Michael Lansdell explains how to avoid errors on your tax return, and what to do if HMRC believe an error is deliberate.
This is the scenario: HMRC has claimed there are deliberate (rather than careless or innocent) errors on your tax return. But you dispute this, and want to take your case to the First-tier Tribunal (FTT). If you feel HMRC has wrongly categorised your mistake, taking your challenge to the FTT is worth the effort.
Any error on a tax return can result in an underpayment of tax. A P60 and P11D will cover all earnings/benefits in kind; did you take your figures from these, did your employer supply them? Do you know what counts as taxable income and, if you were made redundant, did you include any pay from an employer after your contract was ended?
HMRC expects that taxpayers can recognise when a situation is complex, such as redundancy, and so have taken “reasonable care” to put all the relevant figures on their tax return. The number-one tip is if you’re not sure, check – get in touch with HMRC itself, or speak with a tax expert.
If you have had a previous return challenged you need to be even more careful (even if this past mistake was categorised as a careless, not deliberate error). HMRC will argue that you should have known better this time and followed all the steps to ensure you put the correct amounts on your tax return.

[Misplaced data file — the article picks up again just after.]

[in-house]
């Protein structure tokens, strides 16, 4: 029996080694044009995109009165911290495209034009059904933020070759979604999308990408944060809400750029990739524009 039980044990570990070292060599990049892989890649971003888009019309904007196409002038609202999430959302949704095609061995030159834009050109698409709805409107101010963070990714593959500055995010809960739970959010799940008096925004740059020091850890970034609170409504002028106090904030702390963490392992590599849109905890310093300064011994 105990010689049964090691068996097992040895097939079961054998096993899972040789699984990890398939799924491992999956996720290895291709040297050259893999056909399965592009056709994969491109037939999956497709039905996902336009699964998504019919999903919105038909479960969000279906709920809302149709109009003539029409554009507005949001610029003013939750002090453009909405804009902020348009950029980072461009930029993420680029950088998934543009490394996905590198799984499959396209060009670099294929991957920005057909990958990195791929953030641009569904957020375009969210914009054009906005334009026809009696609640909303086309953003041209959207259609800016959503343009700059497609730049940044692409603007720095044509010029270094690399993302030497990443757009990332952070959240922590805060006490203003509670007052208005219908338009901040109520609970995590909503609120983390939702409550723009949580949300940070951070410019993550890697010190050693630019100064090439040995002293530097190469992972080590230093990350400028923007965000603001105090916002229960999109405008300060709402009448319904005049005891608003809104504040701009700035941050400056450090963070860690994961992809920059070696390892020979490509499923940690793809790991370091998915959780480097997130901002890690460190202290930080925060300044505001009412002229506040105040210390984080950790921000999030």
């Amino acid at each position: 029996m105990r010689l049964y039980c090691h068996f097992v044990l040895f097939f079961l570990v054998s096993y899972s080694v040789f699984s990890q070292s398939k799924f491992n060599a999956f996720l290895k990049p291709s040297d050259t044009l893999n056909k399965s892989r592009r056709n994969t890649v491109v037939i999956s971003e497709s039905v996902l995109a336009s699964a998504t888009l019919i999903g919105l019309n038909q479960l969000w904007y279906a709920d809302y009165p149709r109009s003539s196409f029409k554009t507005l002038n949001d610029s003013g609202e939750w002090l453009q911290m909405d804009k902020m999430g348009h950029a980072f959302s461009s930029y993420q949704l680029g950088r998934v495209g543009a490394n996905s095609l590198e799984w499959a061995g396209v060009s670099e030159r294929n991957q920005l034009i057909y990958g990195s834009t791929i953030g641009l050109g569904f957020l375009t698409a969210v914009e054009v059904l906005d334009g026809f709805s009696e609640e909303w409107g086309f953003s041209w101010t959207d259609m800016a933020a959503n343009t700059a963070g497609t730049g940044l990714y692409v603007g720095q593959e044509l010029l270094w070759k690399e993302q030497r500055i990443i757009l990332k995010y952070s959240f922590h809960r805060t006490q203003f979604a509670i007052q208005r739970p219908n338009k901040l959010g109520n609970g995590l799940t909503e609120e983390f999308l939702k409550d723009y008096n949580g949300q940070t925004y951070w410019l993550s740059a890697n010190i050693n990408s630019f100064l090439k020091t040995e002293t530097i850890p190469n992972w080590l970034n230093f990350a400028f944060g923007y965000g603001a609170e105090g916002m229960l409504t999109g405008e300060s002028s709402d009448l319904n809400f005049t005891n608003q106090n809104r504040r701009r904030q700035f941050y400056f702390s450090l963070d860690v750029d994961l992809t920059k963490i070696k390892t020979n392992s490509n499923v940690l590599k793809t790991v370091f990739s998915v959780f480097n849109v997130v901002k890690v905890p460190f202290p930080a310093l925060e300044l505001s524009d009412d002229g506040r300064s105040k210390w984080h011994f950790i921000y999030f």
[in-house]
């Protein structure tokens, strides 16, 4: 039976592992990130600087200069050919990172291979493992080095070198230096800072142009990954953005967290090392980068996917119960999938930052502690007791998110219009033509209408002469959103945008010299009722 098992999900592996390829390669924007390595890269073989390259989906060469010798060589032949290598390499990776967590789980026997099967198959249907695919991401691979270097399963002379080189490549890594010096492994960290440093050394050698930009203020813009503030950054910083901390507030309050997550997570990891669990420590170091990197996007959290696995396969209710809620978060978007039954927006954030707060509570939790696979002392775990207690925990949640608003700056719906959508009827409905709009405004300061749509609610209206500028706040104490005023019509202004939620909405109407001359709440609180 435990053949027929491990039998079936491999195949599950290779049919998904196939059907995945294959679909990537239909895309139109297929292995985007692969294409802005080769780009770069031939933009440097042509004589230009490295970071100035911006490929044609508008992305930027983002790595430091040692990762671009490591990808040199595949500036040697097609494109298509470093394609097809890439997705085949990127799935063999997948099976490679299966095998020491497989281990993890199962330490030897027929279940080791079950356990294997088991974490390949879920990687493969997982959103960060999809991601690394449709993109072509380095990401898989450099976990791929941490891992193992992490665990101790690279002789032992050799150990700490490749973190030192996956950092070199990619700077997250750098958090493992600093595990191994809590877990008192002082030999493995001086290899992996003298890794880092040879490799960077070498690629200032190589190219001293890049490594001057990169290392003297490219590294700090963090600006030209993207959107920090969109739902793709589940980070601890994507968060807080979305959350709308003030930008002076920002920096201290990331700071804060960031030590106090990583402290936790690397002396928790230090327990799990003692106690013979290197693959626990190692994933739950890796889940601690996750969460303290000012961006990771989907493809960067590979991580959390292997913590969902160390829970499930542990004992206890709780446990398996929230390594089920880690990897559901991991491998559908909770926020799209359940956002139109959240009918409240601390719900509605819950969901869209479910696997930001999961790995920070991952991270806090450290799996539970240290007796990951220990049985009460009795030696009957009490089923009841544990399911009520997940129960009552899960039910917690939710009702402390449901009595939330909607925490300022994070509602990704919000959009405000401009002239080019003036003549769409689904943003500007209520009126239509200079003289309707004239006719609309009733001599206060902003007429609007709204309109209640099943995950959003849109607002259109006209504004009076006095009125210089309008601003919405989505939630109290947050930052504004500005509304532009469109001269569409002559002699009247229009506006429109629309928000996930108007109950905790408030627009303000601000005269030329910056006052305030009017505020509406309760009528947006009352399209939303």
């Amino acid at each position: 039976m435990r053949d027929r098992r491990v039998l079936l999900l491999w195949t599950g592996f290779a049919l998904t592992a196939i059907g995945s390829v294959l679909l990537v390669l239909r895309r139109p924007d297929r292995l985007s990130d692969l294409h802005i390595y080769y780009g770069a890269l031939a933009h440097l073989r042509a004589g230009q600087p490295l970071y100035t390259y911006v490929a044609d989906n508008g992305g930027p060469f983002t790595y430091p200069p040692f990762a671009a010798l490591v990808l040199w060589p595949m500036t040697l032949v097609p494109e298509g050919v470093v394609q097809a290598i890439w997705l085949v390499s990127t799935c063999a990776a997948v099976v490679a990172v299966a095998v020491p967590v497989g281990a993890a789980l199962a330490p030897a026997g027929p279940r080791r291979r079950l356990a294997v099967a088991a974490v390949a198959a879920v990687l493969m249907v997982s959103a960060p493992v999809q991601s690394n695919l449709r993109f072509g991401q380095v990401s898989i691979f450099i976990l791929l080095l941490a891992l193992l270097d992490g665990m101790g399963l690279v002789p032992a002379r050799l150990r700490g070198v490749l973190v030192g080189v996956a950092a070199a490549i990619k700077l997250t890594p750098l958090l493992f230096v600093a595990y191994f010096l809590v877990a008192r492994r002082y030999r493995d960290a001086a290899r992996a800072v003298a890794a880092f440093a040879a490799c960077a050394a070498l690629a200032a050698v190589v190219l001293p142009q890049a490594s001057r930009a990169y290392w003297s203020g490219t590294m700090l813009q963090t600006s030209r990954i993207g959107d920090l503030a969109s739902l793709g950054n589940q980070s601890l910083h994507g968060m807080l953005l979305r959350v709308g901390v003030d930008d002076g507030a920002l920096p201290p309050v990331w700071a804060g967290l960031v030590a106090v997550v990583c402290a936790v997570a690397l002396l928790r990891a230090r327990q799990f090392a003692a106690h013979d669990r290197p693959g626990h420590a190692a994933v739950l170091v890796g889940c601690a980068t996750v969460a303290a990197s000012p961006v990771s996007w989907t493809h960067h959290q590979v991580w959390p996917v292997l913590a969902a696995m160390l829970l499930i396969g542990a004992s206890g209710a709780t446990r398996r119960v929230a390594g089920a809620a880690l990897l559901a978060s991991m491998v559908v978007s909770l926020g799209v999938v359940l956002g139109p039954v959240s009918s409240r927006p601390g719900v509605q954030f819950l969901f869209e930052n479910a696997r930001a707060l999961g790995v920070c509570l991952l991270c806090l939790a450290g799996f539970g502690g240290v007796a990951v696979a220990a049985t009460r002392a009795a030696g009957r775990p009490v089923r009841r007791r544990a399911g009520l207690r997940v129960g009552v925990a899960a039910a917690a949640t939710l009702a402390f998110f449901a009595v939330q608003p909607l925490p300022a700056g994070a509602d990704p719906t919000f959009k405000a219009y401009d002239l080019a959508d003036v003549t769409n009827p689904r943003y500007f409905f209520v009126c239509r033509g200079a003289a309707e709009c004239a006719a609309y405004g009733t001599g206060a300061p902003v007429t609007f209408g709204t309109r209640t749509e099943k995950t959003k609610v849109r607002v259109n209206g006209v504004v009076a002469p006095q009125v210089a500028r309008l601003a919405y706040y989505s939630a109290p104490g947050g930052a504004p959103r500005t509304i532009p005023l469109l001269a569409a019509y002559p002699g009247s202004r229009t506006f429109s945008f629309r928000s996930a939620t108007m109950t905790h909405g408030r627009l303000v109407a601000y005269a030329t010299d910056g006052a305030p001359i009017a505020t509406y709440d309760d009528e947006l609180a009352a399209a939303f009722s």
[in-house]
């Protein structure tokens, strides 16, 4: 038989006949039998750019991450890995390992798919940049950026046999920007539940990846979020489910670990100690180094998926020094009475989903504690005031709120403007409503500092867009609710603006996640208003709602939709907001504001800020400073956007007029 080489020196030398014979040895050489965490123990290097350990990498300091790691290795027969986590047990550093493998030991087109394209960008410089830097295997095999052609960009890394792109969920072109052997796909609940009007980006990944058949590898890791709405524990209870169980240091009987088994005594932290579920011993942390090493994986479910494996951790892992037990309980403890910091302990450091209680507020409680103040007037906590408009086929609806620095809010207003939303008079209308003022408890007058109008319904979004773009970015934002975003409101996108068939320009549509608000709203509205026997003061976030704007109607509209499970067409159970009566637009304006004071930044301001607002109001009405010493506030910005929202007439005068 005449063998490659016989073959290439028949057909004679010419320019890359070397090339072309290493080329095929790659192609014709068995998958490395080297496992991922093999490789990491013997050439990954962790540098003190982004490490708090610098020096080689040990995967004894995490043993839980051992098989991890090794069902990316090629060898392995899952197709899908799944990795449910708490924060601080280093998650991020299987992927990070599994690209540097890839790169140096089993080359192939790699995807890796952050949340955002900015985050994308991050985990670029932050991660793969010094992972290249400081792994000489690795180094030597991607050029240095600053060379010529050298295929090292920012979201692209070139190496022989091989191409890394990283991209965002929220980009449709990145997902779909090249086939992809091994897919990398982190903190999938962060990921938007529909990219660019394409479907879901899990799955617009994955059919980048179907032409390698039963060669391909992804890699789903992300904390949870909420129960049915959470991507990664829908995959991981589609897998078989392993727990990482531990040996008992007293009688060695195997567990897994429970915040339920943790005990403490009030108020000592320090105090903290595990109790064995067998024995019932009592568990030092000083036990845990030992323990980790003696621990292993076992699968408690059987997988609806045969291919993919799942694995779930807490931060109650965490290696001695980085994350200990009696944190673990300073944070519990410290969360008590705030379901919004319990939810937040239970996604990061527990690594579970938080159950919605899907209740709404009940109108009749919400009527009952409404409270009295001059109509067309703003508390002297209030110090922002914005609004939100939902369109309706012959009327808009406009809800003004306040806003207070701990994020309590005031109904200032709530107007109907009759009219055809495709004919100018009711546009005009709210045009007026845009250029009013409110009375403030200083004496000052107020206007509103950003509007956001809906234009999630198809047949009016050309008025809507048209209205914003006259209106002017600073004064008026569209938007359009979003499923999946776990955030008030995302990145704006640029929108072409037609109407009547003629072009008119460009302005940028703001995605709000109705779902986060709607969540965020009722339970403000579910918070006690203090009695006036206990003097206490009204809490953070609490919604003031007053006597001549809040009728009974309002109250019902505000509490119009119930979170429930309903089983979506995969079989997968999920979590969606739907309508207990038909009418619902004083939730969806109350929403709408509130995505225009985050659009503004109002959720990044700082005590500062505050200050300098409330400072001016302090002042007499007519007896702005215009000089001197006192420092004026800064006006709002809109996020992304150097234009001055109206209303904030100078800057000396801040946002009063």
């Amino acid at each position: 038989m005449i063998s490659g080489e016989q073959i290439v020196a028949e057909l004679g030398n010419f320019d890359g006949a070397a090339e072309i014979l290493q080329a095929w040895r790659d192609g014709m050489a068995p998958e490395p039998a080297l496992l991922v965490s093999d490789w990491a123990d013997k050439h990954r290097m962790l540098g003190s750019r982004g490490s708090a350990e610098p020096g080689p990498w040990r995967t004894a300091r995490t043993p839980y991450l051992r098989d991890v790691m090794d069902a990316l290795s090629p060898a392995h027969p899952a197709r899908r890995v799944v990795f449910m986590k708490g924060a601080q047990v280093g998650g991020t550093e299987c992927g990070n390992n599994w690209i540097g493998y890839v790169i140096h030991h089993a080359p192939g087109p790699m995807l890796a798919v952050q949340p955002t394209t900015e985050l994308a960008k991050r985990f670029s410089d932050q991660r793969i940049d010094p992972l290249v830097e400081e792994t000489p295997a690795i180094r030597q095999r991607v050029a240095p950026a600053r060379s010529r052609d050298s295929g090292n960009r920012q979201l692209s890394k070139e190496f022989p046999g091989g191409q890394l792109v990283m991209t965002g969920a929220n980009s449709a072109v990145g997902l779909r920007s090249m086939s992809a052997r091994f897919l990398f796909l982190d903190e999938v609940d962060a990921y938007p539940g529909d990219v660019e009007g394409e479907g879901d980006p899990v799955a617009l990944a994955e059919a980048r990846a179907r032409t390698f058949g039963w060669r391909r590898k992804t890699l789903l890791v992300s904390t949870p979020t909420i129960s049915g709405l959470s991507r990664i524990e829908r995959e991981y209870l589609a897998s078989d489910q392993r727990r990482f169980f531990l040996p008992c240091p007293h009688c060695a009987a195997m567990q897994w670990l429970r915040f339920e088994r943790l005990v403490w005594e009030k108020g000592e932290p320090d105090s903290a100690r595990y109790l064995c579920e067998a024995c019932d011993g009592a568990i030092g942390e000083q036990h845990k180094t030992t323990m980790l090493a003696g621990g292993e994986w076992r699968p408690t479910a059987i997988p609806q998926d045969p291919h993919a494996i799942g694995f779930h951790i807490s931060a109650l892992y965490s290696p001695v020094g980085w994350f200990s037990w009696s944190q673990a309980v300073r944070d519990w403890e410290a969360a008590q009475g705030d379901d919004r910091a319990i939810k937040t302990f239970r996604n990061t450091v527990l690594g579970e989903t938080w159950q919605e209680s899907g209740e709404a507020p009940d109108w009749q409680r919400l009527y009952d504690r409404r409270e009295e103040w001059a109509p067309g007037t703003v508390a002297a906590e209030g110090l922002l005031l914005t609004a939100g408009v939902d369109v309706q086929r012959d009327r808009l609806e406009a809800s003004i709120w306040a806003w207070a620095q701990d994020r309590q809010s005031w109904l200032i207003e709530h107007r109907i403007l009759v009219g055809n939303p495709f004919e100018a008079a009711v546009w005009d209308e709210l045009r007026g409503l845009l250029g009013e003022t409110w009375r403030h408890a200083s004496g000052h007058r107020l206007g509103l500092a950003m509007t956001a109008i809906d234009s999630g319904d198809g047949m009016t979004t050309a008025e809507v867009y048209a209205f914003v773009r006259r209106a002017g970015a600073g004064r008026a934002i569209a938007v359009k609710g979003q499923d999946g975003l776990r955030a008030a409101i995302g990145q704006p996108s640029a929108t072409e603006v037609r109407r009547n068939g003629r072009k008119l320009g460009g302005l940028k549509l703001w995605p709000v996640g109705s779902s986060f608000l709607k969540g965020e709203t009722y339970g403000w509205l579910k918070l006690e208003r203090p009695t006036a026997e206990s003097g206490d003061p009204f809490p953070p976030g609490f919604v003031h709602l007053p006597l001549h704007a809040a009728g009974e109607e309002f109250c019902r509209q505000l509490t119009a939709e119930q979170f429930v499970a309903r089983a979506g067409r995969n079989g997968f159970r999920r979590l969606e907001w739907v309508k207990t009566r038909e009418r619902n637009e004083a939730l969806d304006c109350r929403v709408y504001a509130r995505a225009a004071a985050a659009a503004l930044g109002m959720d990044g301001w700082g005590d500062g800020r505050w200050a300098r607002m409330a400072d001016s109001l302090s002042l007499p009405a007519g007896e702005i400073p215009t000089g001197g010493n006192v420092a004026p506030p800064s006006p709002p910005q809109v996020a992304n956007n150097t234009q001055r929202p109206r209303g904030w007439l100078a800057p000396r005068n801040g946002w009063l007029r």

If HMRC alleges a deliberate error, this is a serious matter. The burden of proof is on HMRC to prove that you knowingly provided an inaccurate document, or made a conscious decision not to find out the proper tax treatment. Never forget that HMRC can go back 20 years to collect unpaid tax, plus interest and penalties, if it is able to prove a deliberate error. For careless errors, it can go back six years.
To persuade HMRC that you have made an innocent mistake, put yourself in its shoes. How does your behaviour look? Are you using clear, reliable and up-to-date information, are you following the guidance? Read HMRC’s advice on filling in tax returns carefully and query anything you are not 100 per cent clear on. Do everything you can to make it hard for HMRC to argue that any mistake is deliberate. Show how you’re trying to set things right and that you did not intend to hide anything.
Accidents do happen, although facing a challenge to your tax return can be a highly- stressful experience. Keep calm, gather all the information you need and don’t be afraid to ask for help.
For more information call Figurit (formerly known as Lansdell & Rose) on 020 7376 933.